3 Materials and Methods

3.1 Skeletal Samples

Skeletons in the pathological sample (n=22) were selected from six cemeteries excavated in and around London since 1990, which yielded skeletons exhibiting syphilitic lesions. Since their exhumation by the Museum of London Archaeological Service (MoLAS), the skeletons have been examined and stored (in acid free tissue and plastic bags within cardboard boxes) in a basement facility at the Centre for Human Bioarchaeology at the Museum of London.

Chelsea Old Church (0CU00). This cemetery served the Village of Chelsea, a relatively affluent community in suburban London. Following excavations, 198 skeletons were retained for analysis, all of which were buried between 1712 and 1842 AD. Various records and the mortuary context suggest that the majority of individuals were of high status, such as high end merchants (Cowie et al. 2008). One skeleton from this site was included in the pathological sample.

Redcross Way/ Cross Bones Burial Ground (REW92). The 148 skeletons exhumed from this site were buried between 1800 and 1853 AD, when the site served as a 'pauper's cemetery' for the parish of St. Savior's, Southwark. Various records and the mortuary context suggest that the individuals were low status, such as servants and laborers, to very poor, and the skeletons exhibit high frequencies—greater than 60% affected—of various pathologies, including syphilis (Brickley et al. 1999). Two skeletons from this site were included in the pathological sample.

St. Bride's Lower Churchyard/ Farringdon Street (FA090). This cemetery served the parish of St. Bride's, London, and received burials between 1770 and 1849 AD. Various records and the mortuary context suggest that the 545 skeletons retained from excavations were poor to low status: servants, infants, vagrants, travelers from other parishes who died while visiting, and most likely, residents of the nearby Bridewell workhouse and inmates of Fleet prison. Paleopathological analysis revealed high frequencies—greater than 60% of skeletons affected—of various pathologies, including syphilis (Miles, Conheeney 2005). Eight skeletons from this site were included in the pathological sample.

St. Bride's Fleet Street Crypt (SB). This crypt served the middling class and to a lesser extent, high status residents of St. Bride's parish. This is a known-named sample (Schuer 1998); of the 200 plus individuals exhumed, two, both of middling status and with death dates of 1788 and 1828, respectively, were included in the pathological sample.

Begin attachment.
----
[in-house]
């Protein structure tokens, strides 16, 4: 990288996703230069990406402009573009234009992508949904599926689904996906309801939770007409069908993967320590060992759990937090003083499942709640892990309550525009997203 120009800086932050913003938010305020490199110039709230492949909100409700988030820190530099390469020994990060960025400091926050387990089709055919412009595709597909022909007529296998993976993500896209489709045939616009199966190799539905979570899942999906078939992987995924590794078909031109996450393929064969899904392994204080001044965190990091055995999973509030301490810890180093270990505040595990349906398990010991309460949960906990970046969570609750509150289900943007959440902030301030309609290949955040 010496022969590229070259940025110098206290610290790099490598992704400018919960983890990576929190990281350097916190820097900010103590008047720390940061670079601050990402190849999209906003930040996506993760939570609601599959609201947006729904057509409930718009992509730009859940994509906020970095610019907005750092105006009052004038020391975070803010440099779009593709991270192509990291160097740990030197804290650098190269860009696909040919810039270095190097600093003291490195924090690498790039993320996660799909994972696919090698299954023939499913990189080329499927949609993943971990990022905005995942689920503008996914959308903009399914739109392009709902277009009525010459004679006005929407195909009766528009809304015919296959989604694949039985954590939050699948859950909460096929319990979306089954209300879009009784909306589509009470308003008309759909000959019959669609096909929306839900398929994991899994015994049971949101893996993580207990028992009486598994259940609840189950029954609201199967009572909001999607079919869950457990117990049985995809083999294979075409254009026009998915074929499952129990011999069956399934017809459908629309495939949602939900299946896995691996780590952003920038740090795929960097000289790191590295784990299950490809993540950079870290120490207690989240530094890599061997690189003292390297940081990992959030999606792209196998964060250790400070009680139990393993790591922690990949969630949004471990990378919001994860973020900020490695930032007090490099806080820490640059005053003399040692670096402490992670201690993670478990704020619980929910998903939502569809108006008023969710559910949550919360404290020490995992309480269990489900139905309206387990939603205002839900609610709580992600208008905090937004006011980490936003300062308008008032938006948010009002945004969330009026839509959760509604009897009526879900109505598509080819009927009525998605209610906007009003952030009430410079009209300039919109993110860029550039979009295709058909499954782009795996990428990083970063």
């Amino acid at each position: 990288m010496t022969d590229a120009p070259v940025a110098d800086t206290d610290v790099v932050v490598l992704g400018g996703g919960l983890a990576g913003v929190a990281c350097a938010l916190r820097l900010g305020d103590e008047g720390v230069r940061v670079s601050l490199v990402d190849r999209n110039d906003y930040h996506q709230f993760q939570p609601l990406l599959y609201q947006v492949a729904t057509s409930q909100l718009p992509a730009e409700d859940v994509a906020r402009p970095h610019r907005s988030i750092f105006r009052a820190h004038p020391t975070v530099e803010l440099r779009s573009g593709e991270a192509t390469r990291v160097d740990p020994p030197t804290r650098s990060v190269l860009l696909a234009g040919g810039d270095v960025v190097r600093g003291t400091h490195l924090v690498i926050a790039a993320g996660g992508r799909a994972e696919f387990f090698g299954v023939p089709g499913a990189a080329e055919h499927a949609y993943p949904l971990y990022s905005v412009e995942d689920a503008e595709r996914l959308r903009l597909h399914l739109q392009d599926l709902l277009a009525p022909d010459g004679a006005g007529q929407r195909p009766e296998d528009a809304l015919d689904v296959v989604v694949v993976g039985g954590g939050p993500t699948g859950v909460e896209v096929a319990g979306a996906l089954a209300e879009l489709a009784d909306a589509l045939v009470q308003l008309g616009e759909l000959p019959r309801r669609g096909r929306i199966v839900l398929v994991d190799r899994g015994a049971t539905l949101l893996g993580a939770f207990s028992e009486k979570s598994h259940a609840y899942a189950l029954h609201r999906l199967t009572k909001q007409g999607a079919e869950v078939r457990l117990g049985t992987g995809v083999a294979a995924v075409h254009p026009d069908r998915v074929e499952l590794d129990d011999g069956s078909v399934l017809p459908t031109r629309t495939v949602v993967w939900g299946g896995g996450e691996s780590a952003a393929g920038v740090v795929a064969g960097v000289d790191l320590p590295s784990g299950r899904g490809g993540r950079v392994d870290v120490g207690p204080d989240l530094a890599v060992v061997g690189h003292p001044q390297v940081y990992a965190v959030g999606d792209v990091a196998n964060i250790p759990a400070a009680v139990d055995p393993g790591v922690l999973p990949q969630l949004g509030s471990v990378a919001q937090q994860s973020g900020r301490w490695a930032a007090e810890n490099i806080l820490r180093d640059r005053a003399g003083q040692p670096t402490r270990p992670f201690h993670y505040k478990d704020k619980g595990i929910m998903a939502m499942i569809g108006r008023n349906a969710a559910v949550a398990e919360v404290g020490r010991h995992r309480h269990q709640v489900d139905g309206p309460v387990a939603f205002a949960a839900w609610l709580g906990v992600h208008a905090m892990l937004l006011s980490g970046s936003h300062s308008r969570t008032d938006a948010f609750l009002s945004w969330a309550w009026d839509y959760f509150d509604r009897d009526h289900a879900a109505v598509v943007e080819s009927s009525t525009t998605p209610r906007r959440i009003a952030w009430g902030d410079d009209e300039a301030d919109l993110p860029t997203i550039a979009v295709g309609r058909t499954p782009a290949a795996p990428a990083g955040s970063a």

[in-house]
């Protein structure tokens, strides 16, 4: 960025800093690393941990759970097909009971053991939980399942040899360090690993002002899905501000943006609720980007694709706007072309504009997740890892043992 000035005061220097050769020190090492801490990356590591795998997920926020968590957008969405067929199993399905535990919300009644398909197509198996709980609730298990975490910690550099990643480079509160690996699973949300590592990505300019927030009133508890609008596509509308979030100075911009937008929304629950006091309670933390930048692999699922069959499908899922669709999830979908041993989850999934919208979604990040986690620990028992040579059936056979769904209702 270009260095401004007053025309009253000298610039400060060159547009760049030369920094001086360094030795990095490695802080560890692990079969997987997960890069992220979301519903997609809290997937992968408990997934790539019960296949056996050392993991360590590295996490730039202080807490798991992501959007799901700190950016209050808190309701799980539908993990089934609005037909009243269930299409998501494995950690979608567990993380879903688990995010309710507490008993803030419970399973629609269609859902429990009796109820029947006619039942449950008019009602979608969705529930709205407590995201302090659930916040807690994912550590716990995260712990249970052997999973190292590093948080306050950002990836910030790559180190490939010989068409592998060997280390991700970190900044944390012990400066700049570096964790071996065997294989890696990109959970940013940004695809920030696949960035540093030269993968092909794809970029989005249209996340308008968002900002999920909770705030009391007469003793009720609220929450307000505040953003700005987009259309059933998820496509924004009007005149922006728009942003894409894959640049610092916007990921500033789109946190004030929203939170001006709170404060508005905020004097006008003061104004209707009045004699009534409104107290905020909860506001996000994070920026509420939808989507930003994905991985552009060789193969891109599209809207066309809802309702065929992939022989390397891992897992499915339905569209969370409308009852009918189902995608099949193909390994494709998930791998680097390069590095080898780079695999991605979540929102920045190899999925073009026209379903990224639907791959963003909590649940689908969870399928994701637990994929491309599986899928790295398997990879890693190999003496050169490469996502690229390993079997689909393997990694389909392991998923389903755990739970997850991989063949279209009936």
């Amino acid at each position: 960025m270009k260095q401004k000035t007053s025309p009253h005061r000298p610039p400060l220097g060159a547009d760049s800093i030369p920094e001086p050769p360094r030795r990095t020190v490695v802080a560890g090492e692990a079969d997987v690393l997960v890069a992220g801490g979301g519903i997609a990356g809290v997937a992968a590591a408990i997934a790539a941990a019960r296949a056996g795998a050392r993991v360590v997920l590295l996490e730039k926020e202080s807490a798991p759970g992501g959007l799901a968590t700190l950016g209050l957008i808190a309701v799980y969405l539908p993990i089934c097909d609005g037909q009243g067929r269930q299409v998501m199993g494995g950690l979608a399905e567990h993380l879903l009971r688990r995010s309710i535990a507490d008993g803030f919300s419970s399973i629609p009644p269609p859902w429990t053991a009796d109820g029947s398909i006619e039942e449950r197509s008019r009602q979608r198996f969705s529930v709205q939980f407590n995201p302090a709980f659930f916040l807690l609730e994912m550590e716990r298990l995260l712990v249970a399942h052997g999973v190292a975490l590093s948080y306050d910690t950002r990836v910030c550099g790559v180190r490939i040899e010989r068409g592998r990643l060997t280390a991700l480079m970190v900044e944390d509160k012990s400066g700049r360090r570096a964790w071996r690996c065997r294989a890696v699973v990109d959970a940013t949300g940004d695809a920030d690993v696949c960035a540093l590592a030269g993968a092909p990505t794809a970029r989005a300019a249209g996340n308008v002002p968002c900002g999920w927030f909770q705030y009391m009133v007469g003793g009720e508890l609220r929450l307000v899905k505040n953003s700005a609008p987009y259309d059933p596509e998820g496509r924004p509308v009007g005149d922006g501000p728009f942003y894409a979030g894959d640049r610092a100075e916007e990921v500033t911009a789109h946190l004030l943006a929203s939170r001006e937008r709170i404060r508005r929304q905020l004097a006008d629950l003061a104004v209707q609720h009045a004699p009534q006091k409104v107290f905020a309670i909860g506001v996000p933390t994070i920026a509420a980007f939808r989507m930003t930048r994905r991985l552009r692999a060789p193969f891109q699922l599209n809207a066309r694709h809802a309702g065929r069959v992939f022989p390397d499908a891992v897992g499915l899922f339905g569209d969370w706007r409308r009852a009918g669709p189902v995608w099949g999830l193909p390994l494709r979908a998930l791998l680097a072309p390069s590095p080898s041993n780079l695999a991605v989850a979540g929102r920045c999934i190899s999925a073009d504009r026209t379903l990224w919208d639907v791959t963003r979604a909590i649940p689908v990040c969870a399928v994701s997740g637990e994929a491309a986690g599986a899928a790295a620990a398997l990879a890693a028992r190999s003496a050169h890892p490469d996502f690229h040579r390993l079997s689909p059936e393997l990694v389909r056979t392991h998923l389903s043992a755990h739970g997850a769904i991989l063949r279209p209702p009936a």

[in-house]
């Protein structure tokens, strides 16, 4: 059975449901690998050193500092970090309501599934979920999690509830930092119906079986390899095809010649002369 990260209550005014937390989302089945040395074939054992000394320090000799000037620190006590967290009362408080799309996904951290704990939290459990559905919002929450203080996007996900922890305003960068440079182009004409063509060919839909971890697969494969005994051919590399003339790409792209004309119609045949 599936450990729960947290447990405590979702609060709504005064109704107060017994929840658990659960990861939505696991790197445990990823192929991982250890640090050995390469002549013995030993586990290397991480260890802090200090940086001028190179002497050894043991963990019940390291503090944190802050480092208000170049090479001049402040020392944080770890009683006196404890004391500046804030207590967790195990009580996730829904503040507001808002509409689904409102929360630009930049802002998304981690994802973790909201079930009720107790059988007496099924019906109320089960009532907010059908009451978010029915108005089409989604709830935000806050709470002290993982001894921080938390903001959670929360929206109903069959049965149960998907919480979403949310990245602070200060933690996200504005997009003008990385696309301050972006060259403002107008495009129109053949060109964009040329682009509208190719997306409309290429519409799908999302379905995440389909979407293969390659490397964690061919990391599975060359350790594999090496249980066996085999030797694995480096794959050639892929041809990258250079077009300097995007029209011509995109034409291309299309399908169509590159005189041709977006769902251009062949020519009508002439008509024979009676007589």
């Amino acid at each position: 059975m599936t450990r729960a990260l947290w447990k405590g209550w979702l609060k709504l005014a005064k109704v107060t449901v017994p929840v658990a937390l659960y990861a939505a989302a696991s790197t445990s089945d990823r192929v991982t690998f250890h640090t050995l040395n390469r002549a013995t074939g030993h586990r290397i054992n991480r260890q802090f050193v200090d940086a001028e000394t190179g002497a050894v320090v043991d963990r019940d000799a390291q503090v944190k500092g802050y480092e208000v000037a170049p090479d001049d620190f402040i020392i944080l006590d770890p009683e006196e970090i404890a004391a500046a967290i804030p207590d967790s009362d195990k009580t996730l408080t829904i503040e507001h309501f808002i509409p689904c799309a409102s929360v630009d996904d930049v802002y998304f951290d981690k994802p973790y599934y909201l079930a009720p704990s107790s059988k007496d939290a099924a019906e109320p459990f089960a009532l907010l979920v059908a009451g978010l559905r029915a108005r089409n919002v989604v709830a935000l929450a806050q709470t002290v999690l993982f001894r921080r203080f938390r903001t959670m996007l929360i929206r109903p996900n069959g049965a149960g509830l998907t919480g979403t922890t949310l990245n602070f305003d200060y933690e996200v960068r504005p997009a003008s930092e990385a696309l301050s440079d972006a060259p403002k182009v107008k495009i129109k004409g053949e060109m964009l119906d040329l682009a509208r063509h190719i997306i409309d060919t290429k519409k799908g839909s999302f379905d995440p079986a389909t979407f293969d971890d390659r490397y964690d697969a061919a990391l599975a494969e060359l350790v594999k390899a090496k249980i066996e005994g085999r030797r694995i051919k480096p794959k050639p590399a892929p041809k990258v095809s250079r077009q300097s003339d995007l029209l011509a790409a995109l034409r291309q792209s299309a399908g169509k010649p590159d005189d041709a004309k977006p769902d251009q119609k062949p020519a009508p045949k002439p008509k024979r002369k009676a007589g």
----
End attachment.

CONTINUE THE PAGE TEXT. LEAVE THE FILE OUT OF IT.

StBenetSherehog(0NE94). This was the cemetery of St Benet Sherehog parish, London. Records suggest that the parish was affluent and that burials are primarily high status, through lower status parishioners were also buried there. The 231 retained burials primarily date to date to 1666 to 1849, and display moderate levels of various pathologies (c. 20% affected) (Miles, White 2008). Two skeletons from this site were included in the pathological sample.

New London Bridge/ St. Thomas' Hospital (NLB91). Skeletons in this sample were excavated from mass graves, either for paupers or from a catastrophic event, associated with St. Thomas' Hospital, Southwark. The hospital served poor, ill, and homeless individuals unable to afford private medical treatment. Paleopathological analysis of the 193 retained skeletons, which date to the 17th century, revealed high rates of various pathologies (greater than 60% affected), including syphilis (13% of skeletons affected), but very poor preservation (WORD database 2010). Seven skeletons from this site were included in the pathological sample.

3.2 Skeletal Sample Selection Criteria

Skeletons in the pathological sample (n=22) exhibit macroscopic lesions suggestive of or specific to syphilis (e.g., treponemal disease) following Harper et al. (2011) and Hackett (1976). As mentioned above, while skeletal manifestations of syphilis cannot be empirically distinguished from those of the other treponematoses, there is little historical evidence suggesting yaws or bejel were common in post-medieval England. Suggestive